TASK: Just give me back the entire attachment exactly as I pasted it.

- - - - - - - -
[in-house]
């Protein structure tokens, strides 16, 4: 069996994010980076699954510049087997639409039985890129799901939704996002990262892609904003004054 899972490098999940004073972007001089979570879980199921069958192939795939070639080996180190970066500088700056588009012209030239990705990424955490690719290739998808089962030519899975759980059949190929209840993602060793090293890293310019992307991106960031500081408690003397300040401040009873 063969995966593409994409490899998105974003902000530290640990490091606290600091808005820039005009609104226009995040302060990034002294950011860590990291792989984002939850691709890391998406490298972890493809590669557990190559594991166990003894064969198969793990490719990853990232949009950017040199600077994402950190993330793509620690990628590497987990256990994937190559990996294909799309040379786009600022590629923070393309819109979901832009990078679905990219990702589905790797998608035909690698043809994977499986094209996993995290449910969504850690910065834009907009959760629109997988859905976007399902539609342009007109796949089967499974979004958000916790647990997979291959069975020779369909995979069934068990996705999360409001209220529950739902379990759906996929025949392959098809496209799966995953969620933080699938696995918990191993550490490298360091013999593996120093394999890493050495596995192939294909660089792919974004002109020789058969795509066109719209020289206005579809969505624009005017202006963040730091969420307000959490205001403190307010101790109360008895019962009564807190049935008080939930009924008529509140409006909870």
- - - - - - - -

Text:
[in-house]
């Protein structure tokens, strides 16, 4: 069996994010980076699954510049087997639409039985890129799901939704996002990262892609904003004054 899972490098999940004073972007001089979570879980199921069958192939795939070639080996180190970066500088700056588009012209030239990705990424955490690719290739998808089962030519899975759980059949190929209840993602060793090293890293310019992307991106960031500081408690003397300040401040009873 063969995966593409994409490899998105974003902000530290640990490091606290600091808005820039005009609104226009995040302060990034002294950011860590990291792989984002939850691709890391998406490298972890493809590669557990190559594991166990003894064969198969793990490719990853990232949009950017040199600077994402950190993330793509620690990628590497987990256990994937190559990996294909799309040379786009600022590629923070393309819109979901832009990078679905990219990702589905790797998608035909690698043809994977499986094209996993995290449910969504850690910065834009907009959760629109997988859905976007399902539609342009007109796949089967499974979004958000916790647990997979291959069975020779369909995979069934068990996705999360409001209220529950739902379990759906996929025949392959098809496209799966995953969620933080699938696995918990191993550490490298360091013999593996120093394999890493050495596995192939294909660089792919974004002109020789058969795509066109719209020289206005579809969505624009005017202006963040730091969420307000959490205001403190307010101790109360008895019962009564807190049935008080939930009924008529509140409006909870």